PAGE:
MoM is proud to launch its latest new feature, The Axis Of Action. In this feature, we look at the action cinema of the 70s, 80s and 90s, with a special emphasis on the movies of popular genre stars like Charles Bronson, Sylvester Stallone, Arnold Schwarzenegger, Bruce Willis, Dolph Lundgren, Chuck Norris, Michael Dudikoff, Wesley Snipes, Steven Seagal, etc. (Films with other stars will be allowed from time to time, too). The series kicks off with Jonathon Dabell’s review of John McTiernan’s Die Hard (1988), starring Bruce Willis, Alan Rickman and Bonnie Bedelia.
Just when the action genre was in danger of becoming too self-parodic for its own good under the weight of films featuring indestructible one-man armies (one thinks of Schwarzenegger in Commando, Norris in Invasion USA and Stallone in Rambo: First Blood Part II), along came Die Hard to really shake things up. Each of those other movies has its admirers, but what can’t be denied about them is that they replaced suspense with spectacle, ditching vulnerable and human heroes in favour of invincible automatons. Die Hard reinvents things somewhat: it presents a normal and entirely identifiable hero, a man with emotional baggage and marital woes, a man who hurts and bleeds and feels fear when the net tightens. It also presents an incredible gallery of villains – headed by a particularly suave, sophisticated and sinister leader – as well as an excellent mix of well-rounded supporting characters. The suspense in Die Hard works so well because we believe everything that happens. It’s totally engaging and absorbing, and that’s because we are made to invest something in the characters and the situations. The various Die Hard sequels have their moments, but the original remains easily the best.
New York cop John McClane (Bruce Willis) arrives in L.A. on Christ
mas Eve to visit his estranged wife Holly (Bonnie Bedelia). She works for the powerful Nakatomi Corporation, headed by Joseph Takagi (James Shigeta), and McClane meets her at a swanky Christmas party being thrown by the company on one of the highest floors in their towering skyscraper HQ.
Later in the evening, a group of thirteen high-tech thieves led by the sophisticated Hans Gruber (Alan Rickman) seize control of the tower and take the party-goers hostage. Their objective is to get into the Nakatomi vault, but none of them are aware of the presence of McClane in the building. Slipping away as they seize the hostages, McClane is the only person left who can stop them. He plays a deadly game of cat-and-mouse with the villains, leading them a merry dance up and down the storeys of the building.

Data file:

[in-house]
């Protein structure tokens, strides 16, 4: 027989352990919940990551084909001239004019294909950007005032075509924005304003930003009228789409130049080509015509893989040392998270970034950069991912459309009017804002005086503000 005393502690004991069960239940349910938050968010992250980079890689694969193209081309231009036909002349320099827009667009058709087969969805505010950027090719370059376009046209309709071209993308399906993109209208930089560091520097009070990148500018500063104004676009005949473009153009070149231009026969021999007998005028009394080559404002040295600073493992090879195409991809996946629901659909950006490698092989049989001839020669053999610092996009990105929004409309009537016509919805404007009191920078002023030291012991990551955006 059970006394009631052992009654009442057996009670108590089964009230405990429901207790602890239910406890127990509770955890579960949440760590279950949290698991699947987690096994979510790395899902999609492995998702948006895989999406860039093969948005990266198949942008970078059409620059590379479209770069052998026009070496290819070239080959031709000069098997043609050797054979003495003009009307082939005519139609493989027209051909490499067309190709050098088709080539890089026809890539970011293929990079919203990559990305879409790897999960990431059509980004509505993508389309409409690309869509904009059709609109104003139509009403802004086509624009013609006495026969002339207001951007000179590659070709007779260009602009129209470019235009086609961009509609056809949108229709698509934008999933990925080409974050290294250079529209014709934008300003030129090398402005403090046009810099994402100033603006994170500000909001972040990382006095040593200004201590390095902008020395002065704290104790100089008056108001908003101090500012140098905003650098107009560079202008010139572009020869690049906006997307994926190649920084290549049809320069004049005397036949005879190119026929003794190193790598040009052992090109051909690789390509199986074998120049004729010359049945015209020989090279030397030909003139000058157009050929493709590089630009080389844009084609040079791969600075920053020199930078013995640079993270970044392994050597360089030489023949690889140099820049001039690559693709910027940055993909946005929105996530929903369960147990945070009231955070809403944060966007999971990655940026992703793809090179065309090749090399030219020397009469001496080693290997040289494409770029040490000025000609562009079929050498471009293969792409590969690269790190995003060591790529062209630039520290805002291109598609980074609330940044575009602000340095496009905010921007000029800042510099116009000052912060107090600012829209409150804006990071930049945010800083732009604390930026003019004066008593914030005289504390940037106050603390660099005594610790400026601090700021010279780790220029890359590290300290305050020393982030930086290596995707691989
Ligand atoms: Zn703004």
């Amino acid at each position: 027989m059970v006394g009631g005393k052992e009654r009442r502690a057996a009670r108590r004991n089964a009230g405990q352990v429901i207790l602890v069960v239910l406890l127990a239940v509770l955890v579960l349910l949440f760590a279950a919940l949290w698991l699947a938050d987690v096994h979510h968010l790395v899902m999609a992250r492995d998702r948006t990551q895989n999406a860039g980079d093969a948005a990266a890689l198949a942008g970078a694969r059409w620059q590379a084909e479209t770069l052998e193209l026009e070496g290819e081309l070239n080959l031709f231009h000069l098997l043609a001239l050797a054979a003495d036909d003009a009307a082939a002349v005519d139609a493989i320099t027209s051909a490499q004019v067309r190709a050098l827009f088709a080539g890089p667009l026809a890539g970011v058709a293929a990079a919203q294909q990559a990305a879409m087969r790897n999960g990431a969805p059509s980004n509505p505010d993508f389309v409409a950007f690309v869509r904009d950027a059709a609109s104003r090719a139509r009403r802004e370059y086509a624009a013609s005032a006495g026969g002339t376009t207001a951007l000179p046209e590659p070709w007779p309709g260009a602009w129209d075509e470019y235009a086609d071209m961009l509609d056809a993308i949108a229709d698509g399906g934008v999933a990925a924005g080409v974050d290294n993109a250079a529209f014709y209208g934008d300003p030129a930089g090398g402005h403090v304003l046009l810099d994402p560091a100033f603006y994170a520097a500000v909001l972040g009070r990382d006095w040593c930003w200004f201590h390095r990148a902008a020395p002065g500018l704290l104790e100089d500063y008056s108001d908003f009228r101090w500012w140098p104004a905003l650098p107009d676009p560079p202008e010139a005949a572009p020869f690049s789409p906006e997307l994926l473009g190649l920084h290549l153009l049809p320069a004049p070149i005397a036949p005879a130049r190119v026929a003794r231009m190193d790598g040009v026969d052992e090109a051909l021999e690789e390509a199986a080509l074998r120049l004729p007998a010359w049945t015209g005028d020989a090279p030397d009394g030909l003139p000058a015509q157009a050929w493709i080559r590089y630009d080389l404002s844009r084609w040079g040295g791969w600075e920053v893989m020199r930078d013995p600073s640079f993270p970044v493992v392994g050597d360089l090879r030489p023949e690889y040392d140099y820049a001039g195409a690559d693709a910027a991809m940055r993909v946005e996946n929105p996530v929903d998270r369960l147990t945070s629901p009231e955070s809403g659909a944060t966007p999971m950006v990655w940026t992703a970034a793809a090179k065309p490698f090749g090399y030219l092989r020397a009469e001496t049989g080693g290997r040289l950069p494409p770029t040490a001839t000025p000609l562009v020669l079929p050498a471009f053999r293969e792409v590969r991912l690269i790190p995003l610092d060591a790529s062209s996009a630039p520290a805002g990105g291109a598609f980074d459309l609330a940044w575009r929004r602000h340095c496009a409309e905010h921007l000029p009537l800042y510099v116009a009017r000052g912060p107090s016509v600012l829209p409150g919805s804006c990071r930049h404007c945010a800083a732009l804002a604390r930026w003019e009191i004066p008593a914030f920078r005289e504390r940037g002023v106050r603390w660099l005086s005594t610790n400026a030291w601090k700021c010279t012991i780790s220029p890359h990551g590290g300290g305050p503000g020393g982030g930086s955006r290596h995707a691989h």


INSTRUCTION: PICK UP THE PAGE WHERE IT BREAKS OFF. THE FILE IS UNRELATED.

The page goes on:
Willis’s films and performances vary in quality, but this is certainly one of his best. He makes McClane a multi-dimensional, likable and wholly human person (something increasingly lacking as the series progresses). Similarly, there is fine work from the likes of Bedelia as his resourceful wife, Shigeta as the proud Japanese business mogul, Reginald Veljohnson as a cop on the ground who keeps McClane’s spirits up over the radio, William Atherton as an ambitious newscaster, Alexander Gudonov as the villain’s second-in-command and Hart Bochner as a sleazy, cocaine-snorting businessman. Best of all is Alan Rickman, giving an absolutely riveting performance as the main bad guy. He simply oozes chilling composure and confidence – he is, quite simply, one of filmdom’s greatest ever villains.
Of course, the actors are only able to create these terrific characterisations thanks to great writing. And the script by Steven E. DeSouza and Jeb Stuart is a miracle of economic storytelling, tension and enthralling character dynamics. The interplay between Willis and Rickman over the radio, taunting and threatening each other as the stakes rise, is truly fantastic. Added to this is the fact that certain people on the ground are more of a hindrance than a help to McClane, meaning that in many ways he is taking a battering on all sides. The script also provides some terrific dialogue, with many memorable moments and quotable lines. There’s enough humour to give audiences some respite, but not so much that the tremendous suspense is nullified by too ‘jokey’ a tone.
John McTiernan (arguably one of the most infuriatingly inconsistent directors of the past three decades) is in top form here, wringing every drop of excitement out of the situation. All good siege thrillers create palm-sweating tension, and your palms will rarely sweat as profusely as they do during Die Hard!
If there are weaknesses, they are minor and not worth dwelling on too much. One is that Paul Gleason’s chief-of-police on the ground comes across as a pretty unconvincing character under the circumstances. His initial antagonism towards McClane is understandable, but as events unfold his continued hatred towards the only man who can help doesn’t ring true. Also, the two FBI guys played by Robert Davi and Grand L. Bush Jr seem a bit cliched and are set up merely to be mown down. Both actors play the roles well, but they are fairly wasted.
Overall, Die Hard is a top-notch action movie – indisputably one of the best of its kind, and a genuine ‘benchmark’ movie against which other genre fare should be measured. Each sequel diminishes in quality, roughly in the order they were made. But the original remains an action classic, a genuine must-see for all genre addicts.
MoM Rating: 9.5/10